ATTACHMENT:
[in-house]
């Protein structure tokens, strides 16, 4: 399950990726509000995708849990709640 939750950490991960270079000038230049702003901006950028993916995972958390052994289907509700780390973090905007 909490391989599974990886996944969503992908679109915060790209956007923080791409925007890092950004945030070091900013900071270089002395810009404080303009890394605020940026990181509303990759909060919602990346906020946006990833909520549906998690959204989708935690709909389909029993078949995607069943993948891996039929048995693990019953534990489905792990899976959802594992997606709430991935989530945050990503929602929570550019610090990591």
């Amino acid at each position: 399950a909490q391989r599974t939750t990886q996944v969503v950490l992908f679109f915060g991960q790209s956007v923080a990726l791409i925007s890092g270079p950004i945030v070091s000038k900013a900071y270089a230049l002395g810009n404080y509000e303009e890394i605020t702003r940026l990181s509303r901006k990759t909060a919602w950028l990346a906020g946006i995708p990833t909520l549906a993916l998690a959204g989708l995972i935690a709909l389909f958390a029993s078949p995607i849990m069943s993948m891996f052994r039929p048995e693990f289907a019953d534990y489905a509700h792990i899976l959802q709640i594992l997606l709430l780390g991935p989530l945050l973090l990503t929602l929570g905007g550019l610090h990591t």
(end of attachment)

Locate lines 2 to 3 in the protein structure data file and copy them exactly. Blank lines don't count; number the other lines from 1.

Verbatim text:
């Protein structure tokens, strides 16, 4: 399950990726509000995708849990709640 939750950490991960270079000038230049702003901006950028993916995972958390052994289907509700780390973090905007 909490391989599974990886996944969503992908679109915060790209956007923080791409925007890092950004945030070091900013900071270089002395810009404080303009890394605020940026990181509303990759909060919602990346906020946006990833909520549906998690959204989708935690709909389909029993078949995607069943993948891996039929048995693990019953534990489905792990899976959802594992997606709430991935989530945050990503929602929570550019610090990591």
């Amino acid at each position: 399950a909490q391989r599974t939750t990886q996944v969503v950490l992908f679109f915060g991960q790209s956007v923080a990726l791409i925007s890092g270079p950004i945030v070091s000038k900013a900071y270089a230049l002395g810009n404080y509000e303009e890394i605020t702003r940026l990181s509303r901006k990759t909060a919602w950028l990346a906020g946006i995708p990833t909520l549906a993916l998690a959204g989708l995972i935690a709909l389909f958390a029993s078949p995607i849990m069943s993948m891996f052994r039929p048995e693990f289907a019953d534990y489905a509700h792990i899976l959802q709640i594992l997606l709430l780390g991935p989530l945050l973090l990503t929602l929570g905007g550019l610090h990591t």